Grand Opening Lucky Bags
[Regent Street grand opening attendees -- take note!]
In Japan, retailers participate in a traditional custom called Fukubukuro, in which they prepare small bags of merchandise, and sell them as "Mystery Bags" or "Lucky Bags" in connection with the New Year's celebrations. The buyer doesn't know the contents of the bag until they pay for it and open it up. The value of the bags is usually rather small, and the surprise is not only what's in the bag, but an occasional extra item the store includes to bump up the value of the bag.
For the New Year's day 2004, Apple prepared Fukubukuro bags and sold them at their Ginza (Tokyo) retail store. According to Sr. V-P Retail Ron Johnson, the event was so successful that Apple decided to make it a tradition when opening flagship stores, and promoted them as "Lucky Bags."
The first Lucky Bag event was the San Francisco grand opening Feb. 28, 2004, and mirrored the bag and contents Apple had sold at the Ginza store a month earlier. The Ginza lucky bag was black vinyl, 18"x24" with a zippered top and long handles that double as shoulder strap. It included an iSight, Keynote, .Mac, discount card, Bluetooth adapter and wireless mouse.
The San Francisco Lucky Bag was identical, and had a black, folded paper sticker around the handles with the Apple logo and the words "Do You Feel Lucky?" on one side, and "Apple Store, San Francisco" on the other. Inside the bag were the various items, and attached to each was a round greenish sticker attached with the wording, "Not For Resale." The contents of the SF bag were:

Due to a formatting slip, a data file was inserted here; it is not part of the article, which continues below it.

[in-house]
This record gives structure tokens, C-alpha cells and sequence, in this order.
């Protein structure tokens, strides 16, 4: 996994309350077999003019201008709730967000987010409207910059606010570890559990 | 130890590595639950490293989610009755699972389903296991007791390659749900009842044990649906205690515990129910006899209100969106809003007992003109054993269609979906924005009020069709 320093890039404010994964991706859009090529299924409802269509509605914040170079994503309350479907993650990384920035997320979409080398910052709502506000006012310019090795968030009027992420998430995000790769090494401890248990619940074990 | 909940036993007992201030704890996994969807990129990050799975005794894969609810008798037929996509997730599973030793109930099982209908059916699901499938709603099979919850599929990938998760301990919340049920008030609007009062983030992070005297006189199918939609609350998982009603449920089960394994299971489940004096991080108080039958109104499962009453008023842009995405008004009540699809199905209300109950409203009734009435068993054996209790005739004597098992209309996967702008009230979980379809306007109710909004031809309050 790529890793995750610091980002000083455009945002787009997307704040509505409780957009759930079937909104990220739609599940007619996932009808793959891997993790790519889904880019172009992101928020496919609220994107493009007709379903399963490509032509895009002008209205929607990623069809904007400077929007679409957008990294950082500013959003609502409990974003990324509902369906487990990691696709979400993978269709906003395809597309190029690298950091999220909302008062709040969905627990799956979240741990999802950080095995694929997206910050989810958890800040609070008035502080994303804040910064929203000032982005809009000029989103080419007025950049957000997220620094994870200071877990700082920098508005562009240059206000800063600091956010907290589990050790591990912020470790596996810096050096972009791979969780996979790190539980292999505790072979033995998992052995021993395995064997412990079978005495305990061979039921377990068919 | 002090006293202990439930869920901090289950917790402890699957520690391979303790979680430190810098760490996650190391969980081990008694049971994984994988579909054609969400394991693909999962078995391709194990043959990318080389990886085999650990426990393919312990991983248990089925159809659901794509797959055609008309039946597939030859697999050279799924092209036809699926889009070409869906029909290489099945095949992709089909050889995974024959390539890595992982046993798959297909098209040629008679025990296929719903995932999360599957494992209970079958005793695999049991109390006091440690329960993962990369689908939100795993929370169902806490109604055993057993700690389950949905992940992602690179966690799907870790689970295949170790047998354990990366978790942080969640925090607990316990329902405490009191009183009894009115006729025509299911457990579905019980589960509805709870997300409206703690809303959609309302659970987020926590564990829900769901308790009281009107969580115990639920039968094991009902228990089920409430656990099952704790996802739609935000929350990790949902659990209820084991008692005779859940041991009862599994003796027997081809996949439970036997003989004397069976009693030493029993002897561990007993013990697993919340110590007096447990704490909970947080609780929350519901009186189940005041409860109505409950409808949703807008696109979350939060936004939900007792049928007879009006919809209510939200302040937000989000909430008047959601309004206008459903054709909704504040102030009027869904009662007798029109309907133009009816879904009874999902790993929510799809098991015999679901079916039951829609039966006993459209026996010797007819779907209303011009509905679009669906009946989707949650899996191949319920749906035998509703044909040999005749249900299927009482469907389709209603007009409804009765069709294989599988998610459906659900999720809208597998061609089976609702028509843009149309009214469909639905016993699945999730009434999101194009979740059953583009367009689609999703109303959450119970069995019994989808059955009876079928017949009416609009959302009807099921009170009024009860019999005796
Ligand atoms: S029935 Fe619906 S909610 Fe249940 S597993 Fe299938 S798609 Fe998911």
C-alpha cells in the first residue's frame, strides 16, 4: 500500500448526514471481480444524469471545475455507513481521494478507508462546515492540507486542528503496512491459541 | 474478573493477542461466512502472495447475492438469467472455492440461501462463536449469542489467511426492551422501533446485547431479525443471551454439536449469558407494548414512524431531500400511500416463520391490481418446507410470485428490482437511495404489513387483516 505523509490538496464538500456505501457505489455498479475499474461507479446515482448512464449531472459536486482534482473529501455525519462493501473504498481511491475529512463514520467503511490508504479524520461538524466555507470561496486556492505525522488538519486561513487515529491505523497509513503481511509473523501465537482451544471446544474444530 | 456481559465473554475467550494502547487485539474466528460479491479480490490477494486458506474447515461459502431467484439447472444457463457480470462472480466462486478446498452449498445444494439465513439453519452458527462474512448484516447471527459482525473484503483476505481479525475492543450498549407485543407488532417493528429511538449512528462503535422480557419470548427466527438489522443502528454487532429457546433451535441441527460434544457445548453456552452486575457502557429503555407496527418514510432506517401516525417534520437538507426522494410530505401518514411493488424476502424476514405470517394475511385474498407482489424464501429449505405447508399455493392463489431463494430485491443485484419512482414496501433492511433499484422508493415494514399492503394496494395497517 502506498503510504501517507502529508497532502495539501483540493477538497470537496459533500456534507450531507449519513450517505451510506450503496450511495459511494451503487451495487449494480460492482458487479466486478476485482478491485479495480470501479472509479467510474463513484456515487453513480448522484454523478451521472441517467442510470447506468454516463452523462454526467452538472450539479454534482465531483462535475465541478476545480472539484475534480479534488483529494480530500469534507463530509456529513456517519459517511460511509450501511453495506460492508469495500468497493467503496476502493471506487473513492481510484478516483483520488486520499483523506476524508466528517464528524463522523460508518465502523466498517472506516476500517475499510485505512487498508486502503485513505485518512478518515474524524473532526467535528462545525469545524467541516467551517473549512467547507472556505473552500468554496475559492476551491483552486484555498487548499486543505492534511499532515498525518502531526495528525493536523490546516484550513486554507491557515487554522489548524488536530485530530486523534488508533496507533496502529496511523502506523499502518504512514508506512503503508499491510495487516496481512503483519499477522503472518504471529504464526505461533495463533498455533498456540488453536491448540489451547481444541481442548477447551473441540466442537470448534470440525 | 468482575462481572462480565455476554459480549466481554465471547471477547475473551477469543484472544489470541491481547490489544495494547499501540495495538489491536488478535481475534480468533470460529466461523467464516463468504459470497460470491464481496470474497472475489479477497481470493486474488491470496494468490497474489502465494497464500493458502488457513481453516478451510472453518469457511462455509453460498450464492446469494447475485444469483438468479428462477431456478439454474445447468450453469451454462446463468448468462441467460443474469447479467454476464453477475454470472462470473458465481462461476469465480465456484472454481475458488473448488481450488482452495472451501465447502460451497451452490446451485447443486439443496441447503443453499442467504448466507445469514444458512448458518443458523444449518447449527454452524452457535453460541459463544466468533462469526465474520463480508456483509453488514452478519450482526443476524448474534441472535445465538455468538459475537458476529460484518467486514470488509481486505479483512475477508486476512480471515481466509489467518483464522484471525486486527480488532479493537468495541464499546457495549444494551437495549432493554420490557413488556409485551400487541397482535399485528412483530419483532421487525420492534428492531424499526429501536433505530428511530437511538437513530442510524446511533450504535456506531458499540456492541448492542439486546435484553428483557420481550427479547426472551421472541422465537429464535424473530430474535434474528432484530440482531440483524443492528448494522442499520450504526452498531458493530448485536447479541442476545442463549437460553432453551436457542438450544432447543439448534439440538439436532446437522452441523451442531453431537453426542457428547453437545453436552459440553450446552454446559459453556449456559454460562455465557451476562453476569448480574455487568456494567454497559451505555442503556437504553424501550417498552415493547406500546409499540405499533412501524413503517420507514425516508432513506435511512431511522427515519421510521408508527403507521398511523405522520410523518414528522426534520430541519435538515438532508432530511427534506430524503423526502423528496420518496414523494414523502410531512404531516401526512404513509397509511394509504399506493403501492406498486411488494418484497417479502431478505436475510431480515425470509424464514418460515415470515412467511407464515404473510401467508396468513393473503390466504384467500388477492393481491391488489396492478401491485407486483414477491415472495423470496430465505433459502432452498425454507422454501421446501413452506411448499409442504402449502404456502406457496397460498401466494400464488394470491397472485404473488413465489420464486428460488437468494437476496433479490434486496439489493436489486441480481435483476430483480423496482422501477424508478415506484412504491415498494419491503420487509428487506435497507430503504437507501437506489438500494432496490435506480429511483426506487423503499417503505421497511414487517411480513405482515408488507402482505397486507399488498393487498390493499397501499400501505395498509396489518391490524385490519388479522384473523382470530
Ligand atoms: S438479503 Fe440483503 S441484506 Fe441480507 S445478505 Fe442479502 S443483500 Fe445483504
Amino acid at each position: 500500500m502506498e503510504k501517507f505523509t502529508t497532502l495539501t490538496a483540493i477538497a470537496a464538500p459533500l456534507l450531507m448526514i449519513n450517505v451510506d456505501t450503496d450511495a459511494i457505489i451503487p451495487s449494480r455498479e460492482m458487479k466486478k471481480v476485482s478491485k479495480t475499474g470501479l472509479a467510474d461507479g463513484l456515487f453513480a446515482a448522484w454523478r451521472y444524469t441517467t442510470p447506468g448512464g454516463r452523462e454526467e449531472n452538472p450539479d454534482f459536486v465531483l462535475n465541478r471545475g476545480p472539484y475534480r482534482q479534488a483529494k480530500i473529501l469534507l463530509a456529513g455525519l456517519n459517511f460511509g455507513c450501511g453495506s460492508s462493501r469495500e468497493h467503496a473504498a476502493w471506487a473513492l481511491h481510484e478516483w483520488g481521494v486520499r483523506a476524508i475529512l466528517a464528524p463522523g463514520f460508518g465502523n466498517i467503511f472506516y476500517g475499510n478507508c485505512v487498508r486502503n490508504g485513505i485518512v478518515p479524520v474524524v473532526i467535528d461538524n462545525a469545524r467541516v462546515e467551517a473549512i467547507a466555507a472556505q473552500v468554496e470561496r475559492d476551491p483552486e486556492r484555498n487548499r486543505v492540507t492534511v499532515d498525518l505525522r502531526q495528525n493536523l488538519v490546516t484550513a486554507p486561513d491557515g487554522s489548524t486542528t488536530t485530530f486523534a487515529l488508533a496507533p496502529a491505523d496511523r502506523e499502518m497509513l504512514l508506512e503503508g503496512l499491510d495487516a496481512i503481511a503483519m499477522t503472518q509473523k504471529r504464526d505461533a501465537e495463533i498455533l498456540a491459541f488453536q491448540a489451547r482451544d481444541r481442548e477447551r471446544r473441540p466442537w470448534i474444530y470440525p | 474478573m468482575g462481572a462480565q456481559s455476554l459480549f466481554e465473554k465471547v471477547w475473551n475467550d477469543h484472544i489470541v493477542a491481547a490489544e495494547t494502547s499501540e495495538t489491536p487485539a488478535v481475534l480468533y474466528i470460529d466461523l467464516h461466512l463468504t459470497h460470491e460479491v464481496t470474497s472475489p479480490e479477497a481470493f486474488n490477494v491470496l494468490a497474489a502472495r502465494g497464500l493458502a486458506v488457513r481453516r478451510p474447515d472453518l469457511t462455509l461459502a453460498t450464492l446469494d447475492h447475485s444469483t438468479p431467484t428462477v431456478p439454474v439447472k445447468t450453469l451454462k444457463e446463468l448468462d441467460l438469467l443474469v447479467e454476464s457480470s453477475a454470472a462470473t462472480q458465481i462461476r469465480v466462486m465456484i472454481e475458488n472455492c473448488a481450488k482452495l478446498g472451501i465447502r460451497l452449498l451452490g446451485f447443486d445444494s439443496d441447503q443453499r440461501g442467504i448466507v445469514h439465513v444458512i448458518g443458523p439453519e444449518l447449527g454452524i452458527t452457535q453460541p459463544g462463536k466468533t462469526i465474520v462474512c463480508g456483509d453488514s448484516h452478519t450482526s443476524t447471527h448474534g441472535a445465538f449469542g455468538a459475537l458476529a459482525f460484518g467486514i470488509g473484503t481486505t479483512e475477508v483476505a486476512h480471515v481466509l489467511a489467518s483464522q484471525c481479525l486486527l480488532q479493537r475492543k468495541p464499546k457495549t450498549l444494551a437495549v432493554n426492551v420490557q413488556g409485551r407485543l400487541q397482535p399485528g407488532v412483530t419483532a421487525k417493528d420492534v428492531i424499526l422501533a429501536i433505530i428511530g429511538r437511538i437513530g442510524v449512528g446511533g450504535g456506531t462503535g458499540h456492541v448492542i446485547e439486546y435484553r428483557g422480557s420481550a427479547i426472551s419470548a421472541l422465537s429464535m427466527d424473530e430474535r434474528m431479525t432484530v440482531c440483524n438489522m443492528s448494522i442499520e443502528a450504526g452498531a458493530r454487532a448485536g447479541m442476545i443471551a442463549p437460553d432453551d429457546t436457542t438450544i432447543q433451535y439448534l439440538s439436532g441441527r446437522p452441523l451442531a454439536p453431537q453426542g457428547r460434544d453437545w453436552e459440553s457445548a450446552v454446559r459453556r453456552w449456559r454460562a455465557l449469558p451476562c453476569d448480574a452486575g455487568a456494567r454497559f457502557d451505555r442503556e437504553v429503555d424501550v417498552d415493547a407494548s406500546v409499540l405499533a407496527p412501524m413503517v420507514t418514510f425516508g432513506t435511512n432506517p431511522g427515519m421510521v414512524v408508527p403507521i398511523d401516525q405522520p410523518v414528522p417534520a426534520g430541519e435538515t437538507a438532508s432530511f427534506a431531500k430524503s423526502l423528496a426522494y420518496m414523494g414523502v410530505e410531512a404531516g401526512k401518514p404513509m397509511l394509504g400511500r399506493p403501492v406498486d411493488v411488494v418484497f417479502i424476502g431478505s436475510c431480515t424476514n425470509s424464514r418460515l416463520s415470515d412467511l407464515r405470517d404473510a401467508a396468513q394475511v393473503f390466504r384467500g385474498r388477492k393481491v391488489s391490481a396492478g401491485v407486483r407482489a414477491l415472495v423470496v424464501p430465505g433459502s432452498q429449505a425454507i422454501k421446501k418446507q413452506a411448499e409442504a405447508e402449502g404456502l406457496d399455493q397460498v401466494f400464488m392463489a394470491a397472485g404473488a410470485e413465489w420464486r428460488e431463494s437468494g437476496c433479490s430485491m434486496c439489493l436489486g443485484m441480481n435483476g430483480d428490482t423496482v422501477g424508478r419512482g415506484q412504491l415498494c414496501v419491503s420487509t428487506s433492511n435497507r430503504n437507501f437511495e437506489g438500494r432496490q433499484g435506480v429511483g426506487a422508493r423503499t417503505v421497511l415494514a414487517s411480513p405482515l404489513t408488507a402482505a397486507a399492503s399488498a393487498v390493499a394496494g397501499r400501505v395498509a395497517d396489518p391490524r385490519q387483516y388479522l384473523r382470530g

In addition, every sixth Luck Bag contained an iPod Mini or 40 Gb iPod. Note that only one of the seven products was from a third-party supplier.
The bag sold for $249, while the total value of the items in the bag was $674.90, although the 10%-off gift card will allow you to obtain an unlimited amount of additional value--depending upon the depth of your wallet or credit card account! The gift card was a simple plastic card with an Apple logo on the front, and on the back is printed:
The first lucky bags appeared on eBay about noon on the same day as the grand opening, and the first auctions closed Sunday night-- two for $400 and a third for $420. Later Lucky Bag sales on eBay ranged from $300 to the upper $400s.
The Shinsaibashi (Osaka) Lucky Bag sold for ¥30,000, or at the time about $271. The bag was black vinyl, but was shaped more like a square gym bag. It contained:
The first two items use the "AirMac" name in Japan because of trademark restrictions. You can do the math on the items, but it comes out to be slightly more a bargain.
The potential contents of the Regent Street (London) Lucky Bag was revealed on Apple's "Terms and Conditions" Web page, and reads:
"...may contain a selection of the following items in any combination: Airport Express, Wireless Mouse, Wireless Keyboard, D-Link, Keynote, .Mac, iLife, iSight Camera, 20GB iPod, Silver iPod Mini, JBL on Tour, GarageBand Jam Pack, Limited Edition iPod Case, Limited Edition iPod Mini Case, ProCare, 10% off coupon, Insider’s Guide to London DVD or a World Book Encyclopedia."
The key items, of course, are either the silver iPod Mini or 20 Gb iPod, either of which could be inside the bag. The value of the bag is at least £705, according to Apple, or about US$1,310. The bag retails for US$463.